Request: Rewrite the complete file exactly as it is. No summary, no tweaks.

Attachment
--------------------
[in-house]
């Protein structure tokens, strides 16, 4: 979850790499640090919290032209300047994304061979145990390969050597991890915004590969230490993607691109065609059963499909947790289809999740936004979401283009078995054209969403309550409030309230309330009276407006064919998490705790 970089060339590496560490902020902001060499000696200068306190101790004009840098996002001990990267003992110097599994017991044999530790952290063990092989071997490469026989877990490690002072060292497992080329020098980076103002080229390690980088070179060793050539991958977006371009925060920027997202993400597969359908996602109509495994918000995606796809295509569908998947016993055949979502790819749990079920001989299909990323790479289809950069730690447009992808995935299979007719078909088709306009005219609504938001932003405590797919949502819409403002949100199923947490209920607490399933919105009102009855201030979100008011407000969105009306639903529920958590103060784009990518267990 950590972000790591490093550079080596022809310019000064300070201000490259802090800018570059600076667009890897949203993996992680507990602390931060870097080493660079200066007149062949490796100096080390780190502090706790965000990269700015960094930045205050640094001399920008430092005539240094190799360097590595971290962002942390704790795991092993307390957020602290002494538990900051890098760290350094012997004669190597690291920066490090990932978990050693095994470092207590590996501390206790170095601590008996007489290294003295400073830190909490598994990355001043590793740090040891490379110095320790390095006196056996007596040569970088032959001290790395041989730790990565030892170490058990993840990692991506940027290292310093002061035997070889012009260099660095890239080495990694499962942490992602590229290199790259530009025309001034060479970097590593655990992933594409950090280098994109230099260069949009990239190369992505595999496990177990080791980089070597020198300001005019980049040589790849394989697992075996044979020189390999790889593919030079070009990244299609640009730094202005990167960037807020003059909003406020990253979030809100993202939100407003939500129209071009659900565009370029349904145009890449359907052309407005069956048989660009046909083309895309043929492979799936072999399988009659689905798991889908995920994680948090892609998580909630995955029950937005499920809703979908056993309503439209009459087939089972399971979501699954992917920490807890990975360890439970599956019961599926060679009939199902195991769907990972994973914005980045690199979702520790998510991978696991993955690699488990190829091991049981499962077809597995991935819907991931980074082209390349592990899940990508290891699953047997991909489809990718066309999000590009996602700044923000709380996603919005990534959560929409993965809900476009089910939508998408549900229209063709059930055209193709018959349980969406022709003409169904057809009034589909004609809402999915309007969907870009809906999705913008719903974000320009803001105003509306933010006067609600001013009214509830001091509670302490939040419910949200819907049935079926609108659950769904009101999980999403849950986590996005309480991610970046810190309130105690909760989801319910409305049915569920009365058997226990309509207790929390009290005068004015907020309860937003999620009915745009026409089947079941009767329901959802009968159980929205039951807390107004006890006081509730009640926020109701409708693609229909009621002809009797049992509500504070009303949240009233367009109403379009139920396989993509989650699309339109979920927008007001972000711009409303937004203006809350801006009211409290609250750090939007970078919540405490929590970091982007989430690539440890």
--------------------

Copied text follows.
[in-house]
């Protein structure tokens, strides 16, 4: 979850790499640090919290032209300047994304061979145990390969050597991890915004590969230490993607691109065609059963499909947790289809999740936004979401283009078995054209969403309550409030309230309330009276407006064919998490705790 970089060339590496560490902020902001060499000696200068306190101790004009840098996002001990990267003992110097599994017991044999530790952290063990092989071997490469026989877990490690002072060292497992080329020098980076103002080229390690980088070179060793050539991958977006371009925060920027997202993400597969359908996602109509495994918000995606796809295509569908998947016993055949979502790819749990079920001989299909990323790479289809950069730690447009992808995935299979007719078909088709306009005219609504938001932003405590797919949502819409403002949100199923947490209920607490399933919105009102009855201030979100008011407000969105009306639903529920958590103060784009990518267990 950590972000790591490093550079080596022809310019000064300070201000490259802090800018570059600076667009890897949203993996992680507990602390931060870097080493660079200066007149062949490796100096080390780190502090706790965000990269700015960094930045205050640094001399920008430092005539240094190799360097590595971290962002942390704790795991092993307390957020602290002494538990900051890098760290350094012997004669190597690291920066490090990932978990050693095994470092207590590996501390206790170095601590008996007489290294003295400073830190909490598994990355001043590793740090040891490379110095320790390095006196056996007596040569970088032959001290790395041989730790990565030892170490058990993840990692991506940027290292310093002061035997070889012009260099660095890239080495990694499962942490992602590229290199790259530009025309001034060479970097590593655990992933594409950090280098994109230099260069949009990239190369992505595999496990177990080791980089070597020198300001005019980049040589790849394989697992075996044979020189390999790889593919030079070009990244299609640009730094202005990167960037807020003059909003406020990253979030809100993202939100407003939500129209071009659900565009370029349904145009890449359907052309407005069956048989660009046909083309895309043929492979799936072999399988009659689905798991889908995920994680948090892609998580909630995955029950937005499920809703979908056993309503439209009459087939089972399971979501699954992917920490807890990975360890439970599956019961599926060679009939199902195991769907990972994973914005980045690199979702520790998510991978696991993955690699488990190829091991049981499962077809597995991935819907991931980074082209390349592990899940990508290891699953047997991909489809990718066309999000590009996602700044923000709380996603919005990534959560929409993965809900476009089910939508998408549900229209063709059930055209193709018959349980969406022709003409169904057809009034589909004609809402999915309007969907870009809906999705913008719903974000320009803001105003509306933010006067609600001013009214509830001091509670302490939040419910949200819907049935079926609108659950769904009101999980999403849950986590996005309480991610970046810190309130105690909760989801319910409305049915569920009365058997226990309509207790929390009290005068004015907020309860937003999620009915745009026409089947079941009767329901959802009968159980929205039951807390107004006890006081509730009640926020109701409708693609229909009621002809009797049992509500504070009303949240009233367009109403379009139920396989993509989650699309339109979920927008007001972000711009409303937004203006809350801006009211409290609250750090939007970078919540405490929590970091982007989430690539440890």